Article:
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How do you know its gone?

How do you know its gone?

Posted by dmarie on Oct 16, 2019 4:30 pm

People write they are NED or that they have been cancer free for 2 years. How do they know this?

I am just finishing my first year in the cancer community. After being diagnosed with breast cancer last fall I had surgery (mastectomy), chemo and radiation and am now on Anastrozole for 5 years. At my follow up appointments with the surgeon, oncologist and radiologist I asked “What now?”. In each case I was told “Well you will get a mammogram on your remaining breast each year but you can certainly call if you notice any symptoms”.  I pointed out that a mammogram had not caught the first cancer as i have dense breast tissue and it certainly wouldn’t find cancer in any other part of my body, so what about ultrasound or a CT scan or maybe an MRI?  The response was that they don’t order any of those things unless I have another lump or some other sign that the cancer has come back. 

I would like to know what kind of follow ups other breast cancer survivors are getting? Is this just a Manitoba issue ?   I would love to say that I have no evidence of disease but how do I know that?

Re: How do you know its gone?

Posted by Buffythevampire on Oct 16, 2019 6:24 pm

dmarie‍ I was wondering the same thing also. In my case I know the tumor is gone because it was removed during the mastectomy surgery. I asked my oncologist if she knew whether the chemo worked or not and she said you don't know unless you start getting sick. I thought perhaps that "NED" isn't an expression that Canadians use but rather American's or other's.
Where I live mammogram's are done yearly but if something was found then they get done every 6 months or they get done every 2 years. And I have dense breast's too and mine wasn't found during a mammogram or ultrasound either. An MRI found the 2.5 cm tumor. 
Hopefully someone on this group will know the answer to your question, then I can find out too.

Re: How do you know its gone?

Posted by Lianne_Moderator on Oct 16, 2019 7:07 pm

Hi dmarie‍ and Buffythevampire‍ 

This is often the million dollar question. I don't pretend to be a medical professional or the like, but I will tell you what I know as it was told to me by my oncologist as it pertains to me.. I was diagnosed with IDC breast cancer with spread to lymph nodes in 2010. I had surgery - the intent of which is to remove the cancer.. That was followed by chemo - the intent was to get any rogue cancer cells that may have found itself a place to hang out after spreading to nodes, and then radiation - the intent of which to lower the risk of it coming back - an insurance plan so to speak. ( Chemo and radiation are used in different ways for different cancers and different patients - this is just what the intent was for my specific situation )\
When I was all done treatment I was looking for some test of some kind with a certificate saying - you are cancer free. I was bummed out to find that just does not happen. The treatments I had were intended to get rid of the cancer and by all accounts they did.
So I can say i am NED ( or cancer free if one prefers ) for 8.5 years. 
The yearly mammogram is to keep on top of it in the event of a new development. Or in my case thus far, reassurance it is still not evident.  I am in BC btw.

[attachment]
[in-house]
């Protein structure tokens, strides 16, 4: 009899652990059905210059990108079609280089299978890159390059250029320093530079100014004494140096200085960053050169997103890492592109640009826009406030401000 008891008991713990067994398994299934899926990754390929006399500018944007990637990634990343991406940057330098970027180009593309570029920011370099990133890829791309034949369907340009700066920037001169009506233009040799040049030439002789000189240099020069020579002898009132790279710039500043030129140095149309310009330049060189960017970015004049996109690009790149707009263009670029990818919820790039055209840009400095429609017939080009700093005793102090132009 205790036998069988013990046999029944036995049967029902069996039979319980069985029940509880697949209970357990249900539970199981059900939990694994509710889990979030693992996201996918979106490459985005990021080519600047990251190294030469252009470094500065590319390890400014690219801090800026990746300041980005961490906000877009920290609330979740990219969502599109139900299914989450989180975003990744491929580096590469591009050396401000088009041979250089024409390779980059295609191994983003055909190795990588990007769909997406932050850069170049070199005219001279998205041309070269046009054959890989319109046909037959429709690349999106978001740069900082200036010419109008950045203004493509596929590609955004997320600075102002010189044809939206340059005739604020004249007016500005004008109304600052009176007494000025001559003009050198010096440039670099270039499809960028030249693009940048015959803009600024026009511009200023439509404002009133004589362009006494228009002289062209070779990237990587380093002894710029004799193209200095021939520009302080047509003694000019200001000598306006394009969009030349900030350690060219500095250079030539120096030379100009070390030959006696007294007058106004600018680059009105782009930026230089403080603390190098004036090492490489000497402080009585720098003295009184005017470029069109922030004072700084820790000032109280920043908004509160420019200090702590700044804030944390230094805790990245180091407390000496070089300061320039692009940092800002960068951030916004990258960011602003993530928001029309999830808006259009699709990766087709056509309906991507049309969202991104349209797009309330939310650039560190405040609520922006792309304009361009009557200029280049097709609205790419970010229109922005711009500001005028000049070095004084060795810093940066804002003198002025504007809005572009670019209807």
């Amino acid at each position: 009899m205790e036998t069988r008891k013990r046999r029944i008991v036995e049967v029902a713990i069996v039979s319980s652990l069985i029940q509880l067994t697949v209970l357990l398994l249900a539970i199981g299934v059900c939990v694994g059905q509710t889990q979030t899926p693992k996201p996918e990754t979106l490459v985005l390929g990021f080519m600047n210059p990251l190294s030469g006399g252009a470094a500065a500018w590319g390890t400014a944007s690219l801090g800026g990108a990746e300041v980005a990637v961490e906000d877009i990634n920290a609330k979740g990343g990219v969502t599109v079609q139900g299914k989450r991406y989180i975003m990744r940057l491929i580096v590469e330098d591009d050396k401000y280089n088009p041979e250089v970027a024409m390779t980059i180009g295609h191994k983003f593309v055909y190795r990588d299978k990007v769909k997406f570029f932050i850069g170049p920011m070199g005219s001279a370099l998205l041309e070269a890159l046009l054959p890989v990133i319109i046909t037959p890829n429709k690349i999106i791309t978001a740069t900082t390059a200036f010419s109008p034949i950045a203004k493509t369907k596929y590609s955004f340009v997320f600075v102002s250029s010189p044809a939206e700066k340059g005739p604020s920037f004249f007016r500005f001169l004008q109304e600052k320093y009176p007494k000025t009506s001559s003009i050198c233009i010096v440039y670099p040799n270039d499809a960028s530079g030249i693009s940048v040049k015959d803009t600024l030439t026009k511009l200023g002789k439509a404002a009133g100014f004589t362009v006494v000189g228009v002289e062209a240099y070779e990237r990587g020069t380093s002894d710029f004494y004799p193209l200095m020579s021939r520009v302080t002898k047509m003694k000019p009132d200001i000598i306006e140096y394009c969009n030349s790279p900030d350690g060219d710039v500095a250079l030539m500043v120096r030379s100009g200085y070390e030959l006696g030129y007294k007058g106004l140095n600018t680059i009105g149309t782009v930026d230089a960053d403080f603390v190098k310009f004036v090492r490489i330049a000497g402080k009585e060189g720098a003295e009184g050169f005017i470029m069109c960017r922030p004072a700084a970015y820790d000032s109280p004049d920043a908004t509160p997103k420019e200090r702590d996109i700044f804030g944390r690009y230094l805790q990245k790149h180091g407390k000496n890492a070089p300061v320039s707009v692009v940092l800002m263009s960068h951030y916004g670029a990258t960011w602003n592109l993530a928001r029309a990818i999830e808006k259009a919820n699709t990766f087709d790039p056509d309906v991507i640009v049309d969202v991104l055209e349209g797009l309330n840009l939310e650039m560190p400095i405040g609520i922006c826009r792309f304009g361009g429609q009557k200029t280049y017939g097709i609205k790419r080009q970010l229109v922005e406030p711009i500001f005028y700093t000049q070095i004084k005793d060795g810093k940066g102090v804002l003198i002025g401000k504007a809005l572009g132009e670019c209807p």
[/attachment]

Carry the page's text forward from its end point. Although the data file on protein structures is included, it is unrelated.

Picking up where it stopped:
I hope that helps a little bit


Re: How do you know its gone?

Posted by Essjay on Oct 17, 2019 9:46 am

Hi dmarie‍ I’m n Manitoba too - and like you have dense breasts. I questioned the value of mammograms in my situation because of dense breasts. I was told only those with the BRCA gene get MRIs in Manitoba, and they don’t do ultrasound routinely. I have my first follow up mammogram next month so we‘ll see how that goes!
I had TNBC which tends to recur remotely rather than locally so I also questioned how I would be monitored - my medical oncologist will discharge me to the care of my family physician at my next visit. Does my family physician know what to keep and eye out for because I don’t, and she’s only going to check me over if I go and see her. I’m not one for doctor’s visits and I tend to ignore things, or minimize their significance. 
It’s all a bit vague and uncertain, and yet so important!
Triple Negative Breast Cancer survivor since July 2018

Re: How do you know its gone?

Posted by Kims1961 on Oct 17, 2019 12:16 pm

Such a great question Buffythevampire‍ and dmarie‍ ....Like you, I wondered the same.  I finished "active" treatment for IDC, now just on Tamoxefin - but no one gave me the NED...like Lianne_adminCCS‍ stated - I thought there would be some certificate? party?  celebration?   lol....

So...I asked my oncologist.  She seemed surprised by the question but basically said I would be considered NED now, as they have given me all of the treatment required to deal with my primary cancer.  She also said the NED time frame goes back to when i was first diagnosed - as long as no new cancer was found - it means they treated and removed the cancer that was found and no new evidence of disease appeared. So - in fact i have been NED for 2 years when i didn't even think I was NED at all....

It may just be semantics but just to be able to say this - even if tomorrow the cancer resurfaces - was encouraging.    Great question to ask your oncologist - let us know what they say.

Maybe I'll use the designation of NED in my signature line from now on...ha ha...

Take care,
Kim  N.E.D.
Her2+, ER+ Bilateral mastectomy in 2017, followed by chemo and radiation. Mack and Hannah's mom

Re: How do you know its gone?

Posted by Mammabear on Oct 17, 2019 12:25 pm